The telegram collection of the OTE Group Telecommunications Museum consists of 8,000 documents that span the years from 1859 to 1992. The collection’s chronological breadth makes it an ideal primary source for studying the history of telegraphy – as well as private and economic life – in Greece. A mode of communication that is now obsolete, the telegram – brief and terse by nature – preserves the immediacy and power of the moment and of the historical period of which it was a product.
In the case in point, we have a telegram from the early 20th century (1903) that has to do with the world of work and the sea. It refers to sponge-fishing operations. The telegram was sent from Tripoli in Libya to a Hydra businessman and sponge-fishing financer. Sponge fishing was the main source of livelihood for the residents of Hydra in the early 20th century. Especially after the lifting of the Ottoman ban on sponge fishing, Hydra’s sponge-fishing fleets found opportunities to operate off the shores of North Africa, and mainly off the coast of Libya, which had sponges of exceptional quality. The telegram conveys information on the progress of the sponge-fishing operation:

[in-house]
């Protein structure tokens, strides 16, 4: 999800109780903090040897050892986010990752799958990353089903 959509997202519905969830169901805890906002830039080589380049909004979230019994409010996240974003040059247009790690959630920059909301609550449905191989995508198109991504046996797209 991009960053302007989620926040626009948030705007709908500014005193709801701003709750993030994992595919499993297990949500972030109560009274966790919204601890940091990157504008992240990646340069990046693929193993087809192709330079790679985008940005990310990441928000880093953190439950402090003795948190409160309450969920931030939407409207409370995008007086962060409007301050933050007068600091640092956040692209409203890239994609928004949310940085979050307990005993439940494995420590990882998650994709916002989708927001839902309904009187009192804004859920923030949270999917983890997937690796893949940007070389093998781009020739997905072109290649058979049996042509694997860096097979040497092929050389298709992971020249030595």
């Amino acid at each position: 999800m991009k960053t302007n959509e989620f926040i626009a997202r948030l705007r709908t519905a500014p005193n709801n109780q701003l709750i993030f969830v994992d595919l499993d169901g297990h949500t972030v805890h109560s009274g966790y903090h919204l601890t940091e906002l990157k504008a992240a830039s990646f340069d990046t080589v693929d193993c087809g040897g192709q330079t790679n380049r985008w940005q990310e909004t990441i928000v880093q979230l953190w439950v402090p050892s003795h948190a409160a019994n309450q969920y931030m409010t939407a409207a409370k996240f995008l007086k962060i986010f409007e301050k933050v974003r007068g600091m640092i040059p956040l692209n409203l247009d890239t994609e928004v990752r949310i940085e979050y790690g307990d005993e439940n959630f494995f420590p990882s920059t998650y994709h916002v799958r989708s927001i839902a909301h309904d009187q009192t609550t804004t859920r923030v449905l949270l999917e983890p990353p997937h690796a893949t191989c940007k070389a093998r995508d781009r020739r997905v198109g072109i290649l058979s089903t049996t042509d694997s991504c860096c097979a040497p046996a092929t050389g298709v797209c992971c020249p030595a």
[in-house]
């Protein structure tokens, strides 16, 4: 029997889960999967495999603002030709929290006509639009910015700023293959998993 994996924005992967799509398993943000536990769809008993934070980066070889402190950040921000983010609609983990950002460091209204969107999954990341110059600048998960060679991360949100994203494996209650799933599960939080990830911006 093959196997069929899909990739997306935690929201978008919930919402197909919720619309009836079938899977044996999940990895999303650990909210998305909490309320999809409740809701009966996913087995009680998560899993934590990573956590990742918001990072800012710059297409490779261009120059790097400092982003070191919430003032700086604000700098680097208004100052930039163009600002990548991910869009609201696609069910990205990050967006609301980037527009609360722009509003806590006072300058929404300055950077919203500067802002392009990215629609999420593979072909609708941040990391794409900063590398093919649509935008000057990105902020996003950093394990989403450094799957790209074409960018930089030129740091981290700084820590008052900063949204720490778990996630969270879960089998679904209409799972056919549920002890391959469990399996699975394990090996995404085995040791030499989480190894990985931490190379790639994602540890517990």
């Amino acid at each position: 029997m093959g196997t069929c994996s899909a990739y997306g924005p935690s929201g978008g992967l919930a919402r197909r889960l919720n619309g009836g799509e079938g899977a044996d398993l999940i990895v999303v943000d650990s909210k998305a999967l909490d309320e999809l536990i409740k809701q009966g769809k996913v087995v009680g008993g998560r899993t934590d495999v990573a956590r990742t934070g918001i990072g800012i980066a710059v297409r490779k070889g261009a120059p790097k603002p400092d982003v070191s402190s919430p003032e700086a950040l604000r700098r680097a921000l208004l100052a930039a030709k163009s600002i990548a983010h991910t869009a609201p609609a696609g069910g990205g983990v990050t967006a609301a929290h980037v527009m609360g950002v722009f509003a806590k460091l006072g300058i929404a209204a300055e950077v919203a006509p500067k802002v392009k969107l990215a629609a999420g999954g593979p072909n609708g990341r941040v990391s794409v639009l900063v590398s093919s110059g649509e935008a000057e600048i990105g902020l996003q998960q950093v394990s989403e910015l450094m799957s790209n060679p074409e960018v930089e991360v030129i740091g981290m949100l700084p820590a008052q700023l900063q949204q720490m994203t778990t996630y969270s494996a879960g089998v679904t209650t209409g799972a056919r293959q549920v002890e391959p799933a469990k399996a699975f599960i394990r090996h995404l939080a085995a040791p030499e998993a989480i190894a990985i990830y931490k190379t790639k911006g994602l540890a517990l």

“Daskalakis Kritikos arrived. Took four divers by force. Awaiting instructions. Left engines in Benghazi.”
The recipient of the telegram was Verveniotis, one of the prominent Hydran sponge-fishing ship magnates. In a 1908 article in the newspaper “Empros,” Verveniotis is described as “very clever, awesome and unbeatable when advocating or on the attack.” The shipowners were accused of saddling ship captains with heavy loans at an interest of up to 30%. In general, it was a profitable, if dangerous, profession. Fatal accidents were common, and the living conditions were miserable. As is clear from the telegram – as well as from allegations made by divers – there was a slavery ring that provided manpower for the Hydra sponge-fishing fleet.